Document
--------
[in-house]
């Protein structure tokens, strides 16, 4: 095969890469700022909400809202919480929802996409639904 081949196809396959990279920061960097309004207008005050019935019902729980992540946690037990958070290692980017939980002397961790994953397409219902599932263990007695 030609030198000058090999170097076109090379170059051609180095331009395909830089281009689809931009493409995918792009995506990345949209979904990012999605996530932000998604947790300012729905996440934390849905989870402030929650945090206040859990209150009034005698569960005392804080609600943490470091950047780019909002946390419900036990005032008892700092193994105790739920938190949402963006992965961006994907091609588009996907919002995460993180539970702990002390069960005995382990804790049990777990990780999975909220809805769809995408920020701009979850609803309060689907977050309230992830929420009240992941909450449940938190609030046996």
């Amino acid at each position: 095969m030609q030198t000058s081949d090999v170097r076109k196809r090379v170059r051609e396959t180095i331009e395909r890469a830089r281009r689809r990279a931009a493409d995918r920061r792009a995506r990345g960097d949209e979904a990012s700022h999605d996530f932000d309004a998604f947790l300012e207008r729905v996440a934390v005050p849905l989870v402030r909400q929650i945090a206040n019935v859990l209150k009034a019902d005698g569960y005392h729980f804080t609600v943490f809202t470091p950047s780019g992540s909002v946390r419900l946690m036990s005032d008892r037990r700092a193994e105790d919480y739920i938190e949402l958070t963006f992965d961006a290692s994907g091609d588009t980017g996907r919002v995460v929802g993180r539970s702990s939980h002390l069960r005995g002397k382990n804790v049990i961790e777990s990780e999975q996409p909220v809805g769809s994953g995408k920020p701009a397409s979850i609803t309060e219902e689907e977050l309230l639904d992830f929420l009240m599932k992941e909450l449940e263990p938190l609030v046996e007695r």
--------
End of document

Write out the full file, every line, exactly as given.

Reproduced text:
[in-house]
């Protein structure tokens, strides 16, 4: 095969890469700022909400809202919480929802996409639904 081949196809396959990279920061960097309004207008005050019935019902729980992540946690037990958070290692980017939980002397961790994953397409219902599932263990007695 030609030198000058090999170097076109090379170059051609180095331009395909830089281009689809931009493409995918792009995506990345949209979904990012999605996530932000998604947790300012729905996440934390849905989870402030929650945090206040859990209150009034005698569960005392804080609600943490470091950047780019909002946390419900036990005032008892700092193994105790739920938190949402963006992965961006994907091609588009996907919002995460993180539970702990002390069960005995382990804790049990777990990780999975909220809805769809995408920020701009979850609803309060689907977050309230992830929420009240992941909450449940938190609030046996």
């Amino acid at each position: 095969m030609q030198t000058s081949d090999v170097r076109k196809r090379v170059r051609e396959t180095i331009e395909r890469a830089r281009r689809r990279a931009a493409d995918r920061r792009a995506r990345g960097d949209e979904a990012s700022h999605d996530f932000d309004a998604f947790l300012e207008r729905v996440a934390v005050p849905l989870v402030r909400q929650i945090a206040n019935v859990l209150k009034a019902d005698g569960y005392h729980f804080t609600v943490f809202t470091p950047s780019g992540s909002v946390r419900l946690m036990s005032d008892r037990r700092a193994e105790d919480y739920i938190e949402l958070t963006f992965d961006a290692s994907g091609d588009t980017g996907r919002v995460v929802g993180r539970s702990s939980h002390l069960r005995g002397k382990n804790v049990i961790e777990s990780e999975q996409p909220v809805g769809s994953g995408k920020p701009a397409s979850i609803t309060e219902e689907e977050l309230l639904d992830f929420l009240m599932k992941e909450l449940e263990p938190l609030v046996e007695r």